Why Does My Eyes Hurt ?
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Why Does My Eyes Hurt ?

by Prakul Gupta on May 06, 2024

It may feel like a sharp pain, or it could be aching. The pain may occur in either one or both eye. You can also describe the pain by describing where it is, such as behind your eye.

The pain you experience when you get a dirt particle or an eyelash stuck in your eye is not the same as a simple irritation. Eye pain goes beyond the eyestrain you may feel from staring at your computer for hours. If you have a lash or dirt in your eye, it will feel better if the eye is cleaned or if your eyes are rested by using a cool compress or closing your eyes.

Eye pain can be severe, lasting longer, and occur with other symptoms. Eye pain may be an indication of an underlying injury or health issue. If you experience new eye pain, or if the pain continues to worsen, you should consult a doctor as soon as possible.

Who is more likely to experience eye pain?

Anyone can experience eye pain from injuries, especially if they don't use protective eyewear like sunglasses or eyeglasses if needed when engaging in activities that place their eyes at risk.

If you have allergies or sinus problems or wear contact lenses, you may be more susceptible to eye pain.

Different areas of the eye that may be affected by pain

Eye pain can be pain anywhere in your eyes.

  • Your eyelid
  • The conjunctiva is a membrane protecting your eye.
  • The white part of your eye is called the sclera.
  • The clear dome of your eye, or cornea is what helps you focus.
  • The cavity in the skull that houses your eye socket.


Your healthcare provider can determine the cause of your eye pain by describing where it hurts. Most providers will begin by asking about your medical history, and symptoms. You'll likely be asked:

  • When did your eye pain start?
  • What does it feel like to have eye pain?
  • What part of your eye hurts?
  • Are there any previous injuries or foreign objects (objects?)
  • Do you wear contact lenses or glasses?
  • What other symptoms and signs do you experience? (Ex: vision changes, discharge, etc.)

The provider will also perform a full eye examination. The eye will be examined using microscopes and other equipment. The provider may also use drops to dilate the pupils in order to perform a thorough examination.

Common causes of eye pain

Eye pain can be caused by many conditions and factors. They can include:

  • Infections: When you rub your hands or place them near your eyes, you can spread viruses, bacteria, or fungi. You can also get infections from other parts of your body, such as your nose or sinuses.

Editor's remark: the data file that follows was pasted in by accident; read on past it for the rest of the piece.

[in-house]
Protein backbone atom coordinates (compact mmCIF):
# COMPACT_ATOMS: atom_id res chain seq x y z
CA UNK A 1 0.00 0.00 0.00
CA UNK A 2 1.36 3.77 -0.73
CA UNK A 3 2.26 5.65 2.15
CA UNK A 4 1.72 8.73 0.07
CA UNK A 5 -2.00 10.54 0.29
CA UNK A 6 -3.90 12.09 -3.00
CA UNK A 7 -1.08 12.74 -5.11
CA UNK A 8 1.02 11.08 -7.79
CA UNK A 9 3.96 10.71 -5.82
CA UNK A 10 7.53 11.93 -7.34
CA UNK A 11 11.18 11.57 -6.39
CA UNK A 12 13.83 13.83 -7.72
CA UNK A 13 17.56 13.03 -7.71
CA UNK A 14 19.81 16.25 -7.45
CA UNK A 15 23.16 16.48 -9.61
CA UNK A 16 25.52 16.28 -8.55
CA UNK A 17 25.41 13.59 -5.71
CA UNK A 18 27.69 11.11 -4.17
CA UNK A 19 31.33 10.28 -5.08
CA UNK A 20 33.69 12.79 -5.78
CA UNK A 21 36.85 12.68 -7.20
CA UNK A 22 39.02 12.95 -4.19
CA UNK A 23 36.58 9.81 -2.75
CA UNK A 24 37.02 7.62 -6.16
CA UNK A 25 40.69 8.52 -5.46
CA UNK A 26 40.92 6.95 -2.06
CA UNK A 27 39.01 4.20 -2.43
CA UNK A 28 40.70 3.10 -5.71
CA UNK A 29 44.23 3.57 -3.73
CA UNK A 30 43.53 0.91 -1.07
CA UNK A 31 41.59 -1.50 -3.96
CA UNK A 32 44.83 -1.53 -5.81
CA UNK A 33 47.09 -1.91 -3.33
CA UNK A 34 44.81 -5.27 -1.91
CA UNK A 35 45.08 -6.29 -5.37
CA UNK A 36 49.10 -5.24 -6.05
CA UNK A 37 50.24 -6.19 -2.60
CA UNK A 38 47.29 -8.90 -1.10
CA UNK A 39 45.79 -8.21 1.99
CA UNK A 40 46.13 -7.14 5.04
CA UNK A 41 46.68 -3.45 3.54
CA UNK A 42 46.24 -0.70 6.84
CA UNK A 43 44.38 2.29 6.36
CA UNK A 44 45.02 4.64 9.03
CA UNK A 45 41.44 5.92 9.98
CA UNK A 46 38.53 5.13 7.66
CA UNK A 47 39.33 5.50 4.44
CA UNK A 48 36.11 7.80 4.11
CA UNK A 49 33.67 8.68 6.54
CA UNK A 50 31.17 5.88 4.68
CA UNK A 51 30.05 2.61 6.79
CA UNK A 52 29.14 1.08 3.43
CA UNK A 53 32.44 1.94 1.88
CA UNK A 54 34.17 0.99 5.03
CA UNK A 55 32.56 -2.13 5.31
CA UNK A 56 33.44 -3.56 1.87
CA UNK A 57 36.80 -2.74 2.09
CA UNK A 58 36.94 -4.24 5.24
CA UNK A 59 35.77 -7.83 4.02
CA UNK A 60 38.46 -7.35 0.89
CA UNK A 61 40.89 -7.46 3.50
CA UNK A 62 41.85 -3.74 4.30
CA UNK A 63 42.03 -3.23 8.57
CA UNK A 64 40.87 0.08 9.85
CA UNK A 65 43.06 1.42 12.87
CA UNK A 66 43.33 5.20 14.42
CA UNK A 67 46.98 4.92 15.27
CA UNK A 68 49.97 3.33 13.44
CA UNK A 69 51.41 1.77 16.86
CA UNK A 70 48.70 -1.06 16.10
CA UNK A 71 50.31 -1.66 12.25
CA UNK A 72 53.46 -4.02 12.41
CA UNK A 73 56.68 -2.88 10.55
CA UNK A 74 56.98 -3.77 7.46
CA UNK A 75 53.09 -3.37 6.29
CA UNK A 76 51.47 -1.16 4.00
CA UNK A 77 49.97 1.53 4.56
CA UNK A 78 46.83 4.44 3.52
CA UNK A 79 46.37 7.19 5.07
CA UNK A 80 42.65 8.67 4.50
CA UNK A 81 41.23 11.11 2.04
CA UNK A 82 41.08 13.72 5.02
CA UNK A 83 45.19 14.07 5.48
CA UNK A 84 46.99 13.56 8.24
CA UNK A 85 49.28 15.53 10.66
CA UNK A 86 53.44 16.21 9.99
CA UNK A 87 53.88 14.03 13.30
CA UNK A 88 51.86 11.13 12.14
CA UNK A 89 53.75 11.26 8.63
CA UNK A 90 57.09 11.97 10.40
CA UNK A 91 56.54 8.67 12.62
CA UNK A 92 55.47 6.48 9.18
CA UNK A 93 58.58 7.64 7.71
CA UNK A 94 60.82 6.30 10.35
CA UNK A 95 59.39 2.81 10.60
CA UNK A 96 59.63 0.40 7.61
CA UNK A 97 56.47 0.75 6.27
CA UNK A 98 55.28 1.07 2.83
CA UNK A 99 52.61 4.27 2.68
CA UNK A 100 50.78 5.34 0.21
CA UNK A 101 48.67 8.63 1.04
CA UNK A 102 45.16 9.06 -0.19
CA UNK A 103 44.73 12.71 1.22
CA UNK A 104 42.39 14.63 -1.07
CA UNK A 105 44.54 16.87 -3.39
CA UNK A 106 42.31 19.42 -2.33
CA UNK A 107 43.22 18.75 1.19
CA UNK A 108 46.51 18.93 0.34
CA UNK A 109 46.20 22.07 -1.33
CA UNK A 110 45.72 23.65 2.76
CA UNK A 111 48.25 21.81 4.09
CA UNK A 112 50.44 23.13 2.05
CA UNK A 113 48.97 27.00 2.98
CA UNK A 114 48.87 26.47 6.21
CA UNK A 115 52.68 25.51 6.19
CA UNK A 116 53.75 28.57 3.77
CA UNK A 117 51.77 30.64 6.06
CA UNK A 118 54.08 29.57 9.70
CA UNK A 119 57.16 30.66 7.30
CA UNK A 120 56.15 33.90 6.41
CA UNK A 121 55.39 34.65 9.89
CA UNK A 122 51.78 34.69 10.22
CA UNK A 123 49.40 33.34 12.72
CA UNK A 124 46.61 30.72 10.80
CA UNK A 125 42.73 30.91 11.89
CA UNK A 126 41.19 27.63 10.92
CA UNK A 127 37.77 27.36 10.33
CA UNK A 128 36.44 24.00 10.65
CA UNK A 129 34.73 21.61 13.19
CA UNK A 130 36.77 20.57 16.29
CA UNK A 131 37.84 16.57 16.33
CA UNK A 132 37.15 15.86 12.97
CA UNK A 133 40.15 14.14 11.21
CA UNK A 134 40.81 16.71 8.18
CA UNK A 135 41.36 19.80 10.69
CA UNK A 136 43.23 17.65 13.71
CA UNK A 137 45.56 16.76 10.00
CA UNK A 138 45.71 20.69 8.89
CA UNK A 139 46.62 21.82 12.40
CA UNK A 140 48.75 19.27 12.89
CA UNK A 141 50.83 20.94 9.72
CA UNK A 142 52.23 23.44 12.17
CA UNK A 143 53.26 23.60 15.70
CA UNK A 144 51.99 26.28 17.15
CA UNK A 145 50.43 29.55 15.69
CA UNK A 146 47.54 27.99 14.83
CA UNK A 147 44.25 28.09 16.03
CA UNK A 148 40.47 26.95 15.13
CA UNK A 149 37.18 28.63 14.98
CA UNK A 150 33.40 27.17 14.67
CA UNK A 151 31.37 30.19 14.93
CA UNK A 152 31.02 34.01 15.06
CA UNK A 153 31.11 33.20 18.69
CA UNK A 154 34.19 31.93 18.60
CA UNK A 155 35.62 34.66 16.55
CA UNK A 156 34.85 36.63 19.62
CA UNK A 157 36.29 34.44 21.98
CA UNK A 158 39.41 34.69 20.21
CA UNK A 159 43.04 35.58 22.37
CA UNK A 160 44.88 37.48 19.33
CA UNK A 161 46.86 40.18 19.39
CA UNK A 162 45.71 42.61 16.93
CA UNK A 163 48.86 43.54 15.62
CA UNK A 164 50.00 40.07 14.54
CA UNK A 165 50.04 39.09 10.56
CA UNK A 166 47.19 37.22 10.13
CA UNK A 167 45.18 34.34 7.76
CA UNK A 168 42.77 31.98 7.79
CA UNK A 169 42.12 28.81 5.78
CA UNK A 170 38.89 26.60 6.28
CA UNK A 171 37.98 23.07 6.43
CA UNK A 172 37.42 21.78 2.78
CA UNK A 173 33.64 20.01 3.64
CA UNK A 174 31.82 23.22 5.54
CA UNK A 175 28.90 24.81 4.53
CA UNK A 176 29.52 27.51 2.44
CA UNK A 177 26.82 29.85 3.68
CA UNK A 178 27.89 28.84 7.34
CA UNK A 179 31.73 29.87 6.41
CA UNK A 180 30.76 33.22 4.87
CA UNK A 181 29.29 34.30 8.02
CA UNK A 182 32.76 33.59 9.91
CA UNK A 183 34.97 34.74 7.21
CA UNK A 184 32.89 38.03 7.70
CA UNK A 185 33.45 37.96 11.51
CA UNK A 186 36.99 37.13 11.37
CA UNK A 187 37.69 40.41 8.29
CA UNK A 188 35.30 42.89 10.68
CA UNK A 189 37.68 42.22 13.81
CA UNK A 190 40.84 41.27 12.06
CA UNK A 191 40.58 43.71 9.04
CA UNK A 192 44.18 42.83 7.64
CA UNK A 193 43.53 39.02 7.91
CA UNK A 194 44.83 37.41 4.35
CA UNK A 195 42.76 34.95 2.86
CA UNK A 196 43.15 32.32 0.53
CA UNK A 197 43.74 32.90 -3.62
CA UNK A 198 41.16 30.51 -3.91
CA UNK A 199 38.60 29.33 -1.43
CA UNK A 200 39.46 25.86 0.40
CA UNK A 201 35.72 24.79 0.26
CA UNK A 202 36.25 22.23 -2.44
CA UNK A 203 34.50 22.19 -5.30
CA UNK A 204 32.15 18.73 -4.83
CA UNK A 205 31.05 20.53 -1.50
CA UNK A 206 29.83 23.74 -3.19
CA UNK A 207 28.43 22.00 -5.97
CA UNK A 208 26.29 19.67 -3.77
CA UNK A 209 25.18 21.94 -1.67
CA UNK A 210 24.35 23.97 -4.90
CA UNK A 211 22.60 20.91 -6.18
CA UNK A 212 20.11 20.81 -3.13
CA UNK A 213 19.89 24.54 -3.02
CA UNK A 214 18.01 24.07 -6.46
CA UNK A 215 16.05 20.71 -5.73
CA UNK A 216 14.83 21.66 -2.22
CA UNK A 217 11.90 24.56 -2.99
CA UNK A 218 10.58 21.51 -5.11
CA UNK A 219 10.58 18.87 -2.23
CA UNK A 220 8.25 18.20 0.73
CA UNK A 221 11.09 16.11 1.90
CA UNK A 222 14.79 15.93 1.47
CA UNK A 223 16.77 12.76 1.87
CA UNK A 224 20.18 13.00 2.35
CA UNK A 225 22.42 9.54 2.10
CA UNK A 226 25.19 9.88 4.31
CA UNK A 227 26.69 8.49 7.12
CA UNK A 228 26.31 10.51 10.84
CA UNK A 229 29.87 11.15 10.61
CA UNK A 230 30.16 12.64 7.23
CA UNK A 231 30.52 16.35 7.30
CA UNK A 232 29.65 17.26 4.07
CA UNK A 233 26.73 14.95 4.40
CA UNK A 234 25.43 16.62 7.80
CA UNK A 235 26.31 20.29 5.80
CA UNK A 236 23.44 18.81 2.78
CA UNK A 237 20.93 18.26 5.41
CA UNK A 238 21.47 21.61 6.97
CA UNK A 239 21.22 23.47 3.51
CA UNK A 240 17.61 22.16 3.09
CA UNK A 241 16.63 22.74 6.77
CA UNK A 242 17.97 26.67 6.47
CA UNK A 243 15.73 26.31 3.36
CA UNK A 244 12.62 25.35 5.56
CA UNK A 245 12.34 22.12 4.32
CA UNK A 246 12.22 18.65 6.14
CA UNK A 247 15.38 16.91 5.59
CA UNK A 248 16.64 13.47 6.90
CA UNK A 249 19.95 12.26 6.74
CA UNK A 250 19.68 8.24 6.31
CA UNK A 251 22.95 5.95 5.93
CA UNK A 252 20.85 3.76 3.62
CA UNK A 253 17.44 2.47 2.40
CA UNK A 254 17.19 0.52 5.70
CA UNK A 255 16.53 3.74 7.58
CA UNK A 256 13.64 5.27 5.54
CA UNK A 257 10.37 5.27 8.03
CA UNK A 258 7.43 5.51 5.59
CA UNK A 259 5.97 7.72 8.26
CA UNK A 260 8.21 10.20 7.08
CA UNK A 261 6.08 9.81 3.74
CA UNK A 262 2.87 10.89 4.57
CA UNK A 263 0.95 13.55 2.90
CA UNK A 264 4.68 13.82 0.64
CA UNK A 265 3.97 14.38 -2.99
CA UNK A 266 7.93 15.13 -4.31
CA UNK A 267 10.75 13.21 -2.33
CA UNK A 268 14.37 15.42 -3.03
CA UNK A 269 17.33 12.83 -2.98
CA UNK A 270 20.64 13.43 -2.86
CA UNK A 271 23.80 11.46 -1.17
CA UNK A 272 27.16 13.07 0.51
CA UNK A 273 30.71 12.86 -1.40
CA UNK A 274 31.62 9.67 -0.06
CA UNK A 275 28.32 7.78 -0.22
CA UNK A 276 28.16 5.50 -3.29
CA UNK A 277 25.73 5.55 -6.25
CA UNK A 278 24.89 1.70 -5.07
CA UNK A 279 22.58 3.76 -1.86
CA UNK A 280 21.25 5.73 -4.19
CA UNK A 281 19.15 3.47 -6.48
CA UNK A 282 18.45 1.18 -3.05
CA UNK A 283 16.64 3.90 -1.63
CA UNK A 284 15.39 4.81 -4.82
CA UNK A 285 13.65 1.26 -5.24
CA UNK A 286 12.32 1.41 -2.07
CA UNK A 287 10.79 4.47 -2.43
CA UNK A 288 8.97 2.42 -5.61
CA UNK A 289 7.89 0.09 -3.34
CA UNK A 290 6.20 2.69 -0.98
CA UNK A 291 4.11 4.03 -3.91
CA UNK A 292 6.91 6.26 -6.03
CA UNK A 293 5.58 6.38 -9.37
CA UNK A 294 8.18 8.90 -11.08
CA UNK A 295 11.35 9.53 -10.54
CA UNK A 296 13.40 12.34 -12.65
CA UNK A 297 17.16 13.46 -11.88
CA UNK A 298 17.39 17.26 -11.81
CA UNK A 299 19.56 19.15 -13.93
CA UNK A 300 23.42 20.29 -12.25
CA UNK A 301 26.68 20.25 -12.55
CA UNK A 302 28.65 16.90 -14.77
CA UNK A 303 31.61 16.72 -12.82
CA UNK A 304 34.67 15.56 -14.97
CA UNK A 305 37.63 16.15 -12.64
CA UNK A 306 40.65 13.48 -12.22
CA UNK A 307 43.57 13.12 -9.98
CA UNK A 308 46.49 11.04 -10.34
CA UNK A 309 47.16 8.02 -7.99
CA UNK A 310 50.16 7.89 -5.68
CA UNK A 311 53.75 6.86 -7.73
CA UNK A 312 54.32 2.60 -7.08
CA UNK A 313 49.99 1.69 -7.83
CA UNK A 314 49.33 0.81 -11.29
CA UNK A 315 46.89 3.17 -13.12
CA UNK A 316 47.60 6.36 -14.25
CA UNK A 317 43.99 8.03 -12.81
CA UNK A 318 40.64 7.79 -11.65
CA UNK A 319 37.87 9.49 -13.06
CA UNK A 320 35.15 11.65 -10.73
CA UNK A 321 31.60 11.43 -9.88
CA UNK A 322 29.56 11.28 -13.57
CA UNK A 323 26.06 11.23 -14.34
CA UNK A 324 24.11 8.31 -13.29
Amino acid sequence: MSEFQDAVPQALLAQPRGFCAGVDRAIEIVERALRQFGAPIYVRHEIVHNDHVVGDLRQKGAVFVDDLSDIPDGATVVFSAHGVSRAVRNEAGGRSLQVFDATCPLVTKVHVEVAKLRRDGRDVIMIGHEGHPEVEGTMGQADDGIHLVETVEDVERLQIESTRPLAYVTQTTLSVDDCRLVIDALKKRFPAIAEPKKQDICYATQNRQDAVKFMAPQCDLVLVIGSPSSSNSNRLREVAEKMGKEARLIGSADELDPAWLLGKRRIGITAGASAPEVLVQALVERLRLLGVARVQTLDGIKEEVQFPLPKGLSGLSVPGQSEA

• Contact Lenses: Contact lenses that are dirty or don't fit properly can cause eye pain. Contact lenses worn longer than prescribed can cause eye problems. Wear only contact lenses prescribed by your doctor.
  • Allergies: Your eyes may become itchy, irritated, and painful if you are allergic to dust, pollen, or animals.
  • Toxins: Your eye can be irritated by exposure to air pollutants, cigarette smoke, chlorine from a swimming pool, or other hazardous chemicals.
  • Inflammation: An immune response can cause swelling and color changes in the eye. You can experience pain in your eye, the white of your eye turning red and you becoming very sensitive to lights.
  • Increased pressure in the eye: This is caused by a lack of drainage.


When the eyes become tired, they develop eye strain. This occurs when a person is performing a task which requires focusing on the eyes for a long period of time. It can cause aching, watery, or dried eyes.

Eye strain can be caused by:

  • Looking at screens
  • Driving
  • Read more
  • Bright lights can be harmful to your health.

Resting your eyes can reduce eyestrain. The National Eye Institute (NEI), recommends taking breaks while reading or doing other tasks every 20 Minutes to look at an object that is 20 feet away.

You can also reduce glare by adjusting the brightness of your screens, dimming lights, and taking frequent breaks while driving.

A wrong prescription for eyeglasses may also cause headaches. It is important to have regular eye exams with your doctor.

Dry eye

It is a common condition. Dry eye occurs when there are not enough tears produced by the tear ducts to keep the eyes moist.

Dry eye symptoms include:

  • Scratchy eyes
  • Burning or stinging Eyes
  • Sensitivity to light
  • Blurred vision
  • Redness

Most likely, dry eye will affect women over 50, older adults, and those who don't consume enough omega-3 fats or vitamin a in their diet. Dry eye can also affect people with certain autoimmune diseases, like Sjogren syndrome or Lupus.

It is also possible to develop dry eyes if you spend a lot of time staring at a computer screen. This can be because they blink less often. This condition can be exacerbated by air conditioning, wind, smoke, and other factors.

Dry eye treatment includes prescription medications that cause the body to produce more tears and hydrating eyedrops. If the cause of the dry eye is excessive tear drainage, a medical procedure that blocks the tear ducts may help.

Pink eye (conjunctivitis)

The virus or bacteria that causes pink eye (conjunctivitis) is a virus. The most common symptoms include:

  • Pink or red eyes
  • Itching or burning
  • Watery Eyes
  • Discharges can be yellow, white, or green

It is not necessary to treat viral conjunctivitis. If you have bacterial conjunctivitis, you may need antibacterial eye drops and/or eye ointment.

If you have severe symptoms or persistent symptoms and notice symptoms of conjunctivitis in a baby under one year old, it is important to consult a physician.

Pink eye is easily spread to others. Anyone with conjunctivitis symptoms should regularly wash their hands, particularly after touching the eyes. You can also temporarily: